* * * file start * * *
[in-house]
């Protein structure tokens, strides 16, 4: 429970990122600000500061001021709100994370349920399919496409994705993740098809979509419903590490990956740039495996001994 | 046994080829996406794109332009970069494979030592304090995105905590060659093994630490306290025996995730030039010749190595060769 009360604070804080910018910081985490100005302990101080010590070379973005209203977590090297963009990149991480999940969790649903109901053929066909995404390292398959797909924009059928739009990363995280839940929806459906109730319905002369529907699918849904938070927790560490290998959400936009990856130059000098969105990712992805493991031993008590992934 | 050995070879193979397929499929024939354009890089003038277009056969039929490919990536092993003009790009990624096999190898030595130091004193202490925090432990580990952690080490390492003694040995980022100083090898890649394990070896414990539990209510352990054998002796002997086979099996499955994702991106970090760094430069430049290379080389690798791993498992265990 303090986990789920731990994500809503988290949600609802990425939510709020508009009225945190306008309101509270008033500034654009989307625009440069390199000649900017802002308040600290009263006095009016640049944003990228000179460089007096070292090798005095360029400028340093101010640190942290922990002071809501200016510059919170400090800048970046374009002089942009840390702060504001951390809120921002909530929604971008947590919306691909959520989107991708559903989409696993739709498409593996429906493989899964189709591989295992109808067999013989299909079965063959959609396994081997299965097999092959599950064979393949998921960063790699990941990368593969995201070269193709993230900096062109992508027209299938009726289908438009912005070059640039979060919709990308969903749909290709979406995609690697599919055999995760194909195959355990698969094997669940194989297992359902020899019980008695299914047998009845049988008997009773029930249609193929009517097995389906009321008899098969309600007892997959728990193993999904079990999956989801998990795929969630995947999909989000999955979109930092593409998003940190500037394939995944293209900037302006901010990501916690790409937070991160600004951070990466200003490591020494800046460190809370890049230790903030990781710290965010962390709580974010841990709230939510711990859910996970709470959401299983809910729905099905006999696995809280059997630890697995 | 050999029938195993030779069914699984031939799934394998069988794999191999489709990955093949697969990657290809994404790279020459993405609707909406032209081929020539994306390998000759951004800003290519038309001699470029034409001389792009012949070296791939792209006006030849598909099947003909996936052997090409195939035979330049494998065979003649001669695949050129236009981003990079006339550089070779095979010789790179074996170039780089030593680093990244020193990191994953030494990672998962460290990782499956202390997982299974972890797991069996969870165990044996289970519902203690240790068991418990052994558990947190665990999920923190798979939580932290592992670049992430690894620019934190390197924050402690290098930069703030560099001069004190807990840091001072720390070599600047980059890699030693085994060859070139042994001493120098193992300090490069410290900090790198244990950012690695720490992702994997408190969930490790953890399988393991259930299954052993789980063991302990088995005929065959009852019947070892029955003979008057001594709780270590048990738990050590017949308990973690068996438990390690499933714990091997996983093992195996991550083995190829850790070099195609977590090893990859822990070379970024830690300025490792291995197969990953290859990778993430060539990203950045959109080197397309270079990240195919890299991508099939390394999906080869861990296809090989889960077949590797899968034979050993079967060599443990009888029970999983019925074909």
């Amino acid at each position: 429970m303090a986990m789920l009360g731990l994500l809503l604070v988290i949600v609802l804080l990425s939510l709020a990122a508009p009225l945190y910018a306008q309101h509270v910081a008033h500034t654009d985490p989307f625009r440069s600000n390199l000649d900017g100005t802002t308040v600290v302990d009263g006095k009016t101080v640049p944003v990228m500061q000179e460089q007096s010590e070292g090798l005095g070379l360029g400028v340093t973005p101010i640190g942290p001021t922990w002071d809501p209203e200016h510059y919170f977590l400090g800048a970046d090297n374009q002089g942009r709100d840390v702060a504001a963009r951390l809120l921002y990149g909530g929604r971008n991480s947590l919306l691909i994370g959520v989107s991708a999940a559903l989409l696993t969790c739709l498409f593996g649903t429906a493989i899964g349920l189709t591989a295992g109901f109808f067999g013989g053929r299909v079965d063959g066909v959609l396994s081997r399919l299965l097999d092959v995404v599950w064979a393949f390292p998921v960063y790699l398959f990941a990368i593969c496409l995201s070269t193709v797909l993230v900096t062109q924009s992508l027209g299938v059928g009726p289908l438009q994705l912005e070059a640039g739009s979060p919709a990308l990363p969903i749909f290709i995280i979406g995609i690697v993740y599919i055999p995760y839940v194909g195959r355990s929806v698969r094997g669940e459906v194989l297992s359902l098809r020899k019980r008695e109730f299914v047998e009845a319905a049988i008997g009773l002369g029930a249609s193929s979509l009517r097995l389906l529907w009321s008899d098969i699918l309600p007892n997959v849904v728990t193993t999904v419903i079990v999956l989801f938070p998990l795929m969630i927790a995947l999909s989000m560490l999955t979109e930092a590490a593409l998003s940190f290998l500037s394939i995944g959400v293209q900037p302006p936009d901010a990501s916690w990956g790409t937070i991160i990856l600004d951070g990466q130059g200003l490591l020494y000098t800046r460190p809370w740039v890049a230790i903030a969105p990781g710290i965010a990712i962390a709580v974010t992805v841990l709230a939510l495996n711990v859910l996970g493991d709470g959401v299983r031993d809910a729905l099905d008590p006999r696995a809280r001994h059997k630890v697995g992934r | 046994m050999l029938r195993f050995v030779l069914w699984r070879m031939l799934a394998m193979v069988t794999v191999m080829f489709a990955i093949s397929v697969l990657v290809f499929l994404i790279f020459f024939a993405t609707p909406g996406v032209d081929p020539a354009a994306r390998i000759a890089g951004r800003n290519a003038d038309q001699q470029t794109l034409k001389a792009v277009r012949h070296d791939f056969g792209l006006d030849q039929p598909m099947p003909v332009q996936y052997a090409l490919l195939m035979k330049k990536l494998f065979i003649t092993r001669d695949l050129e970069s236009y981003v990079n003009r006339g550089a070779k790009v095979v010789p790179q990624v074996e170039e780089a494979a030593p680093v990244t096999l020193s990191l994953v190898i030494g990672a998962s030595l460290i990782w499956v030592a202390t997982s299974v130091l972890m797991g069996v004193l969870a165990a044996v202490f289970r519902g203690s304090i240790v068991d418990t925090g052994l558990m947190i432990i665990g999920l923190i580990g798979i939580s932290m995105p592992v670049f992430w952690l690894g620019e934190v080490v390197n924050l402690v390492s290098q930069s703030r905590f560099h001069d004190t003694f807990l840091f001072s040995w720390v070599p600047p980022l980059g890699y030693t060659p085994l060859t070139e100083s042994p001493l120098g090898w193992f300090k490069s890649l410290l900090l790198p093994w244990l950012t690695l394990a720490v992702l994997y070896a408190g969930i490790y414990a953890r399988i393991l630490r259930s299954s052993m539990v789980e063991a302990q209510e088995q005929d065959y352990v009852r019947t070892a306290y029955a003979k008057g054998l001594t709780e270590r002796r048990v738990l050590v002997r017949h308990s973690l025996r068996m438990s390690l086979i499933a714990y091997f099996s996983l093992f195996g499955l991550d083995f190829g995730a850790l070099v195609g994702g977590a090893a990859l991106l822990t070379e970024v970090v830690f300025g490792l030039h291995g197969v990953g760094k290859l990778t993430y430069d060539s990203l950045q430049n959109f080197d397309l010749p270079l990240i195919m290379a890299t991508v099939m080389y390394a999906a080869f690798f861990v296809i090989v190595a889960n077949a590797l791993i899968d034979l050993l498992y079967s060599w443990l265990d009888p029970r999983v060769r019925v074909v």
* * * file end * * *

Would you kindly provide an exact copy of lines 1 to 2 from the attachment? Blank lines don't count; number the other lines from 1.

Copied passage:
[in-house]
């Protein structure tokens, strides 16, 4: 429970990122600000500061001021709100994370349920399919496409994705993740098809979509419903590490990956740039495996001994 | 046994080829996406794109332009970069494979030592304090995105905590060659093994630490306290025996995730030039010749190595060769 009360604070804080910018910081985490100005302990101080010590070379973005209203977590090297963009990149991480999940969790649903109901053929066909995404390292398959797909924009059928739009990363995280839940929806459906109730319905002369529907699918849904938070927790560490290998959400936009990856130059000098969105990712992805493991031993008590992934 | 050995070879193979397929499929024939354009890089003038277009056969039929490919990536092993003009790009990624096999190898030595130091004193202490925090432990580990952690080490390492003694040995980022100083090898890649394990070896414990539990209510352990054998002796002997086979099996499955994702991106970090760094430069430049290379080389690798791993498992265990 303090986990789920731990994500809503988290949600609802990425939510709020508009009225945190306008309101509270008033500034654009989307625009440069390199000649900017802002308040600290009263006095009016640049944003990228000179460089007096070292090798005095360029400028340093101010640190942290922990002071809501200016510059919170400090800048970046374009002089942009840390702060504001951390809120921002909530929604971008947590919306691909959520989107991708559903989409696993739709498409593996429906493989899964189709591989295992109808067999013989299909079965063959959609396994081997299965097999092959599950064979393949998921960063790699990941990368593969995201070269193709993230900096062109992508027209299938009726289908438009912005070059640039979060919709990308969903749909290709979406995609690697599919055999995760194909195959355990698969094997669940194989297992359902020899019980008695299914047998009845049988008997009773029930249609193929009517097995389906009321008899098969309600007892997959728990193993999904079990999956989801998990795929969630995947999909989000999955979109930092593409998003940190500037394939995944293209900037302006901010990501916690790409937070991160600004951070990466200003490591020494800046460190809370890049230790903030990781710290965010962390709580974010841990709230939510711990859910996970709470959401299983809910729905099905006999696995809280059997630890697995 | 050999029938195993030779069914699984031939799934394998069988794999191999489709990955093949697969990657290809994404790279020459993405609707909406032209081929020539994306390998000759951004800003290519038309001699470029034409001389792009012949070296791939792209006006030849598909099947003909996936052997090409195939035979330049494998065979003649001669695949050129236009981003990079006339550089070779095979010789790179074996170039780089030593680093990244020193990191994953030494990672998962460290990782499956202390997982299974972890797991069996969870165990044996289970519902203690240790068991418990052994558990947190665990999920923190798979939580932290592992670049992430690894620019934190390197924050402690290098930069703030560099001069004190807990840091001072720390070599600047980059890699030693085994060859070139042994001493120098193992300090490069410290900090790198244990950012690695720490992702994997408190969930490790953890399988393991259930299954052993789980063991302990088995005929065959009852019947070892029955003979008057001594709780270590048990738990050590017949308990973690068996438990390690499933714990091997996983093992195996991550083995190829850790070099195609977590090893990859822990070379970024830690300025490792291995197969990953290859990778993430060539990203950045959109080197397309270079990240195919890299991508099939390394999906080869861990296809090989889960077949590797899968034979050993079967060599443990009888029970999983019925074909």